RockShox Revelation fork blunts the bike’s underlying potential

Product Overview

Overall rating:

Score 7

Commencal Meta TR 29 Ride


  • Capable suspension and geometry. Fun to ride.


  • Hard compound tyres. Harsh fork. Wide stays can lead to heel rub. Seatpost pulls up when you grab it.


Commencal Meta TR 29 Ride review


Price as reviewed:

trail bike of the year

Trail Bike of the Year in association with Alpinestars

Commençal puts a lot of effort into the look and style of its bikes and the Commencal Meta TR 29 has a great presence on the trail. Note: price is €2,699 and UK price may vary according to exchange rate.

Price: €2,699

>>> Trail Bike of the Year 2020

Last year, we tested Commençal’s top-end Meta Trail 29 British Edition. This year, with all of the changes to the format of our Trail Bike of the Year test, we have had to shuffle down Commençal’s pecking order to the entry-level Meta TR 29 Ride. It still uses the same triple-butted aluminium frameset with 130mm travel as the top-end bike, but gets a more affordable build kit. And it’s worth noting that even though it’s the cheapest bike on test by quite some margin, it’s only 500g heavier than the full-carbon YT Jeffsy 29 CF Comp.

It’s also worth noting that while the flagship model is available in four sizes, the Meta TR 29 Ride is limited to three, the small size being eliminated from the line. On the 2019 bike, several testers clipped their heels on the swingarm, and the rear end on the 2020 version is every bit as wide. Wide enough for us to also catch our calf muscles and knee pads on the top of the seatstays and rocker link.


The 2020 Meta TR 29 Ride gets a RockShox Revelation RC suspension fork. Travel remains the same at 150mm, so the geometry of the bike doesn’t change, even with the switch in suspension components. Obviously there’s a difference in stiffness and steering precision between the Revelation RC and the Fox 36 Factory on the top-end bike, but what’s most marked is the reduction in performance of the Motion Control damper in the RockShox – it’s just nothing like as sophisticated as the Grip2 unit in the Fox fork and feels harsh on square-edge hits.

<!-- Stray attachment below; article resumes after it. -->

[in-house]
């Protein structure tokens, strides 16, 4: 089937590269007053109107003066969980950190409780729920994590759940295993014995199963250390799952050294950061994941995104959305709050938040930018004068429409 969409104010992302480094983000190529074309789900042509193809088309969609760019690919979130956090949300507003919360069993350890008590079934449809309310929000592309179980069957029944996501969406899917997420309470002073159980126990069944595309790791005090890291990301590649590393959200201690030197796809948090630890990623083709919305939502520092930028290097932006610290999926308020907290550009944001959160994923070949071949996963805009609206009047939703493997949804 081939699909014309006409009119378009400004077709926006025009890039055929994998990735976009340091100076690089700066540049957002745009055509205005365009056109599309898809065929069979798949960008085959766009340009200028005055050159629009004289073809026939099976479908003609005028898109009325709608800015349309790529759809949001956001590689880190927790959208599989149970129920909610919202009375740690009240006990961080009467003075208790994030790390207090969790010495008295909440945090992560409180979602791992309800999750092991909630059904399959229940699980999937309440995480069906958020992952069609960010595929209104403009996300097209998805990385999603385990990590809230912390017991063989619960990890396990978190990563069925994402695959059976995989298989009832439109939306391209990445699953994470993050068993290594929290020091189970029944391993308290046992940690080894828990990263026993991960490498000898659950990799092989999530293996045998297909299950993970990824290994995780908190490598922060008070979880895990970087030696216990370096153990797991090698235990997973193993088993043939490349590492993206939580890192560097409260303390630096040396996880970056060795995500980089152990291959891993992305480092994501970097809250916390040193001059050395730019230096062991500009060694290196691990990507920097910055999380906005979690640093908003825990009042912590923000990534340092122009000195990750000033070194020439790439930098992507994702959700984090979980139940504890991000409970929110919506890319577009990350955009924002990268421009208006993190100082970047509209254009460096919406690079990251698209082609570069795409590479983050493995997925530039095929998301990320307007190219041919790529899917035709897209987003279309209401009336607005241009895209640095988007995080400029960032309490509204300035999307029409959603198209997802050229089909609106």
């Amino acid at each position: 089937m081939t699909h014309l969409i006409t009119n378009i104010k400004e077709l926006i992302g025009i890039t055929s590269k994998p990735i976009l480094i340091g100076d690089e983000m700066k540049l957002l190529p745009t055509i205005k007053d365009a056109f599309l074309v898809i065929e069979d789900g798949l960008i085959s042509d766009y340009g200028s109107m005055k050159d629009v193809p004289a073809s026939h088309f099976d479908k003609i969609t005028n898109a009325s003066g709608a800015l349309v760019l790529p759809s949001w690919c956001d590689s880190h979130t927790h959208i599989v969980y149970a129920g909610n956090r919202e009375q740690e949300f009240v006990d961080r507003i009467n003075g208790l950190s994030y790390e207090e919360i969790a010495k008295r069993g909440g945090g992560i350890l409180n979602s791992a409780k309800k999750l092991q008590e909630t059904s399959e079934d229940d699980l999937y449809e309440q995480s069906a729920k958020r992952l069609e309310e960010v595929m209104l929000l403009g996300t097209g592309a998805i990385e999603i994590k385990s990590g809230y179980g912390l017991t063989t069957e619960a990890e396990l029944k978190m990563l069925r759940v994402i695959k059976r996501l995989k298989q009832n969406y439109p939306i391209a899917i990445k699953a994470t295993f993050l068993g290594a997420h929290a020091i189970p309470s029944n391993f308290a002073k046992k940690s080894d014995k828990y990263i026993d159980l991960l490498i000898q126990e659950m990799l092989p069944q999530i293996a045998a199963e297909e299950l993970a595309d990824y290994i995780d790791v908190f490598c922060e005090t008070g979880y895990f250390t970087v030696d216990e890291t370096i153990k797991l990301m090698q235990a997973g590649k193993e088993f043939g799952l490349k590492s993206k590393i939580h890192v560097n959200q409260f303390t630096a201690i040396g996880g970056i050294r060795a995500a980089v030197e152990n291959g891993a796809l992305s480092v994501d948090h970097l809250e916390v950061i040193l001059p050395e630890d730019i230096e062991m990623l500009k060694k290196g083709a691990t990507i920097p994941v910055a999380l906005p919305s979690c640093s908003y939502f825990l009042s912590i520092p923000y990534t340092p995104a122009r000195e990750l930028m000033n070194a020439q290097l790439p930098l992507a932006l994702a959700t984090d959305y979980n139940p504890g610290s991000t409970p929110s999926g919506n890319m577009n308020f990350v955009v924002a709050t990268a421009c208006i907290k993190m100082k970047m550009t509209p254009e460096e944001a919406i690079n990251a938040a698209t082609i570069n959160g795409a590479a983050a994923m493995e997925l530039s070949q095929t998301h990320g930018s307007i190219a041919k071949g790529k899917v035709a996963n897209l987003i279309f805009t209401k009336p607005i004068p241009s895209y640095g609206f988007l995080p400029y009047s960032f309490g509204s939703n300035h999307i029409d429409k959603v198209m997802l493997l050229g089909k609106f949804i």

Which is a real shame, because last year we’d compensate for the lack of rear travel on the Meta by riding more on the fork, but this isn’t something we could do as readily on the entry-level bike. If anything, the RockShox fork encourages you to sit back more, rather than lean into it, which just highlights how readily the Meta gives up its 130mm rear travel. In fact, we’re really scratching our heads as to why Commençal fitted the Revelation RC over a Yari, because that fork has a softer initial touch to the damping and is way more in keeping with the overall attitude of this bike.


Compared to all the juicy stuff on the British Edition, the Meta TR 29 Ride gets pretty basic kit. This means you only get the two-piston SRAM Level T disc brakes, a bottom-end GX and NX Eagle drivetrain and the Addix (grey) Performance Schwalbe Magic Mary 
and Hans Dampf tyres.

Still, the SRAM shifting is precise and it’s also quiet compared to the Shimano drivetrain on the Radon Slide Trail 9.0. And while the Schwalbe tyres are meaty – offering some cushioning – the compound is pretty hard, so they tend to ping around on roots and don’t encourage you to crank the bike over in turns.

Our big gripe with the spec though, is the KS dropper post – it still pulls up when you lift the bike onto an uplift trailer or workstand, and we can’t believe KS hasn’t sorted this problem because it’s been on-going for several years now.


Commençal puts a lot of effort into the look and style of its bikes and the Commencal Meta TR 29 has a great presence on the trail. It doesn’t have the swagger of the top-end Meta when you start to ride aggressively though. Sure, it’s pacey and you never feel like you are being held back, but hitting rough sections at speed, we’d often bottom out the shock, as there just isn’t enough ramp-up. We also found ourselves having to deathgrip the handlebar to keep the fork on line. Yes, the alloy frame has a nice feel in terms of flex and damping, but the RockShox Revelation RC fork and hard-compound Schwalbe tyres are just not up to the task when you start pushing the limits, which is exactly what the progressive geometry and generous sizing on the Meta TR encourage you to do.

Commençal Meta TR 29


Historically, Commencal’s focus has been on hard-riding bikes. Despite lacking in rear travel, this ethos shone through when we tested the British Edition Meta 29 last year. It seems to have deserted the lower-priced TR 29 Ride in this test, though. Yes, it has similar geometry and travel, but we feel the RockShox Revelation fork blunts the bike’s underlying potential. Being the cheapest bike in test, a Charger 2.1 damper for the fork and better tyres are easily within reach. With these upgrades, the Commençal would be given the tools to shine.


Frame: 6066 triple-butted aluminium, 130mm travel (126mm measured)
Shock:RockShox Deluxe Select+
Fork:RockShox Revelation RC, 150mm travel
Wheels:Formula 110/148mm hubs, E13 TRS Base 27mm rims, Schwalbe Magic Mary/Hans Dampf 29x2.35in tyrest, Schwalbe Magic Mary/Hands Dampf 29x2.35in tyres
Drivetrain:SRAM GX Eagle 32t chainset, SRAM NX r-mech and shifter
Brakes:SRAM Level T, 200/180mm
Components:Ride Alpha 780mm bar, Ride Alpha 50mm stem, KS Ragei 150mm post, Fizik Taiga saddle
Sizes:M, L, XL
Weight:15.69kg (34.59lb)
Size tested:L
Head angle:65.6°
Actual seat angle:65.1°
Effective seat angle:75.6°
BB height:336mm
Front centre:790mm
Down tube:734mm
Top tube:625mm